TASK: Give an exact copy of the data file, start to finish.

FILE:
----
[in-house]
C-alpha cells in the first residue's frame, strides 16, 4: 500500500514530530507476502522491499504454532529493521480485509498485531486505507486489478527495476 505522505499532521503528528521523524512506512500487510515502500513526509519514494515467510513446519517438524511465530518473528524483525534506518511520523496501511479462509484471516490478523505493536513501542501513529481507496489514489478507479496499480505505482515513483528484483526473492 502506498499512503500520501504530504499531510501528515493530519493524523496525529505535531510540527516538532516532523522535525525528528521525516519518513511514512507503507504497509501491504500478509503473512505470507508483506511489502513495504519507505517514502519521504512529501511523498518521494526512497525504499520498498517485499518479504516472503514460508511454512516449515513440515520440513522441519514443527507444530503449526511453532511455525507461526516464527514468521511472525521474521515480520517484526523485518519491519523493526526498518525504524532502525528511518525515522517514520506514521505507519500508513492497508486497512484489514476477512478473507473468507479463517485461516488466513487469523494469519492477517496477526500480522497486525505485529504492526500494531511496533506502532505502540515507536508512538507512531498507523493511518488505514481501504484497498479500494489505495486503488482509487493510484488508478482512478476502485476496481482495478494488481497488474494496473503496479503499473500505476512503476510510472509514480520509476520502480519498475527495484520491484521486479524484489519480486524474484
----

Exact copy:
[in-house]
C-alpha cells in the first residue's frame, strides 16, 4: 500500500514530530507476502522491499504454532529493521480485509498485531486505507486489478527495476 505522505499532521503528528521523524512506512500487510515502500513526509519514494515467510513446519517438524511465530518473528524483525534506518511520523496501511479462509484471516490478523505493536513501542501513529481507496489514489478507479496499480505505482515513483528484483526473492 502506498499512503500520501504530504499531510501528515493530519493524523496525529505535531510540527516538532516532523522535525525528528521525516519518513511514512507503507504497509501491504500478509503473512505470507508483506511489502513495504519507505517514502519521504512529501511523498518521494526512497525504499520498498517485499518479504516472503514460508511454512516449515513440515520440513522441519514443527507444530503449526511453532511455525507461526516464527514468521511472525521474521515480520517484526523485518519491519523493526526498518525504524532502525528511518525515522517514520506514521505507519500508513492497508486497512484489514476477512478473507473468507479463517485461516488466513487469523494469519492477517496477526500480522497486525505485529504492526500494531511496533506502532505502540515507536508512538507512531498507523493511518488505514481501504484497498479500494489505495486503488482509487493510484488508478482512478476502485476496481482495478494488481497488474494496473503496479503499473500505476512503476510510472509514480520509476520502480519498475527495484520491484521486479524484489519480486524474484